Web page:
Jejunal Esophageal Replacemento

The free jejunal autograft is the most popular transplant for reconstruction of phar-yngoesophageal defects. A segment of the second jejunal loop along with its superior @

Figure 22 Revascularized jejunal segment in place provides a conduit between the oropharynx and esophagus.

mesenteric arcade of vessels is transplanted into the neck and revascularized using microvascular techniques (Fig. 22). A general surgical team can harvest the flap in less than 1 h. A feeding jejunostomy is performed at the same setting. The flap is carefully placed in an isoperistaltic orientation and both enteric anastomoses are completed prior to revascularization. The marker segment is brought out through the lower medial neck incision (Fig. 23). The distal anastomosis (esophagojejunal) is prone to stricture because of the continuous circumferential suture line. It is best to break up the continuous line of suture by creating a V-plasty. Postoperative radiation is well tolerated with minimal morbidity. Although distal anastomotic stricture is relatively rare, it is obviously more common to this technique than to gastric pull-up. Significant intra-abdominal complications occur infrequently. Voice rehab- |

ilitation is on par with gastric pull-up. ยง

Regional Flap Esophageal Replacement

Regional flaps have a limited role in the reconstruction of circumferential pharyngeal .3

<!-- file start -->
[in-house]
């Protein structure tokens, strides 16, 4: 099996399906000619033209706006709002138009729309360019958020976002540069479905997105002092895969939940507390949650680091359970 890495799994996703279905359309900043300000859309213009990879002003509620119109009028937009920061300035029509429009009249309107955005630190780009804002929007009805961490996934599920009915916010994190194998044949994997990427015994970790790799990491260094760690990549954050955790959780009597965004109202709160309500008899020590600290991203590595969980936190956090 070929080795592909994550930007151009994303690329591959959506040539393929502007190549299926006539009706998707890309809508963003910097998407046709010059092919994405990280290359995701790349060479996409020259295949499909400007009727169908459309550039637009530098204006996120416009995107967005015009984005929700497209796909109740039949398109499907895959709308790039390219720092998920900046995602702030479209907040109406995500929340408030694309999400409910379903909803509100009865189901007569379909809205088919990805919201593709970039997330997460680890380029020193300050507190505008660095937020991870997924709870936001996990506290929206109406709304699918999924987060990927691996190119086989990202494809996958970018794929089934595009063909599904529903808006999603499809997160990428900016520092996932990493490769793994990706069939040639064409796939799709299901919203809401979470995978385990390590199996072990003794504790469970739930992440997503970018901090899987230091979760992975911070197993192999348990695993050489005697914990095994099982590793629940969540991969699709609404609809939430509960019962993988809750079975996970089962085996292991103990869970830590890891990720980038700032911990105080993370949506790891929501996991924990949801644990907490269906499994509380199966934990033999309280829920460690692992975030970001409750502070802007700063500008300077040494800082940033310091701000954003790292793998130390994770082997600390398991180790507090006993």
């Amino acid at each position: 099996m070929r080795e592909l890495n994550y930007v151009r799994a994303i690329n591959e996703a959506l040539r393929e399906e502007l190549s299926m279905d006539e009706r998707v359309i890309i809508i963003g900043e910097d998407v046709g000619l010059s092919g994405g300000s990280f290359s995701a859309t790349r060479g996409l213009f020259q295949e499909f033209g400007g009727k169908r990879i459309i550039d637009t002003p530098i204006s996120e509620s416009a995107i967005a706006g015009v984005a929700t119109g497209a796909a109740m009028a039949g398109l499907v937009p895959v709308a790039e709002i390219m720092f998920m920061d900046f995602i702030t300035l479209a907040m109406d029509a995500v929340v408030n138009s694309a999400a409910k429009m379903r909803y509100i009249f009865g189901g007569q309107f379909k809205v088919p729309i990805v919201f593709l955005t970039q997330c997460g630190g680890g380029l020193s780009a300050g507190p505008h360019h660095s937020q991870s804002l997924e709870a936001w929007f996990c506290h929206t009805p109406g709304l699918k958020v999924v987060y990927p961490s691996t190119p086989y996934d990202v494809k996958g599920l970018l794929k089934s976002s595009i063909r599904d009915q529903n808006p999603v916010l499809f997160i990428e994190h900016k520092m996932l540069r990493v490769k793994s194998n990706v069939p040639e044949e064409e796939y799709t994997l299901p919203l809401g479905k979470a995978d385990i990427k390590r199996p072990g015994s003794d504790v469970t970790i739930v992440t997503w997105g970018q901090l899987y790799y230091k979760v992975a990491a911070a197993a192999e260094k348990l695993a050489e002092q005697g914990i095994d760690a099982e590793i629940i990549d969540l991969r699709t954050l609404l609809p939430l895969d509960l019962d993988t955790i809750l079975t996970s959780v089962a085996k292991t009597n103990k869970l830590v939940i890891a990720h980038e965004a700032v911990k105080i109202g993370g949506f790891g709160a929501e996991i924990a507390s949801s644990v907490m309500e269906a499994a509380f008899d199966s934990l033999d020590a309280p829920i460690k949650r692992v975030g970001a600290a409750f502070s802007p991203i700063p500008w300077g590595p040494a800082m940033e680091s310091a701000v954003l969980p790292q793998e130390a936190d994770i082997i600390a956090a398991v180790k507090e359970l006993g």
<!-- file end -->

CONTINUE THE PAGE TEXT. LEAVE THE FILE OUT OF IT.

defects. However, prior to the common use of microvascular flaps, regional flaps were briefly the flap of choice. The deltopectoral flap (1965) was heralded as a major o advance in reliable pharyngoesophageal replacement. The deltopectoral flap was also a significant advance in the understanding of axial flap physiology. This flap

was well vascularized and outside the usual neck irradiation portals and it could be transferred easily to the pharynx. However, as with the Wookie procedure, reconstruction required multiple stages. A controlled fistula is created after the initial surgical transfer of the flap. After at least 3 weeks, the pedicle is divided and the esophageal anastomosis is completed, closing the fistula. In practice, multiple procedures are usually required finally to close the fistula and postoperative stricture at the distal anastomosis is common. Time to a successful swallow averages 10 weeks and several months of hospitalization are typical.

The other most commonly used regional flap is the pectoralis major. This flap became the workhorse of head and neck reconstruction including the pharynx shortly after it was introduced in the late 1970s. Early reports of its use | by Baek and Withers for circumferential defects included a recommendation to create of a temporary controlled fistula because of the high rate of uncontrolled fistula formation after primary reconstruction. The main problem using the pec-toralis flap for circumferential pharyngeal defects is its excessive bulk. Forming a tube with this flap has been likened to trying to form the New York City Yellow Pages into a tube. The suture line is under some tension as a result of this phe- o nomenon, making postoperative fistulization more likely. In addition, the interior of the neopharynx becomes quite tight causing significant dysphagia postopera-

Figure 24 The tubed radial forearm flap is depicted as harvested from the arm with a proximal marker segment. After the flap is inset, the marker segment is incorporated into the cervical flap incision for monitoring purposes.

tively. Today, the pectoralis flap is relegated to repair of only partial pharyngeal defects. Of course, it remains a workhorse for other types of head and neck defects.

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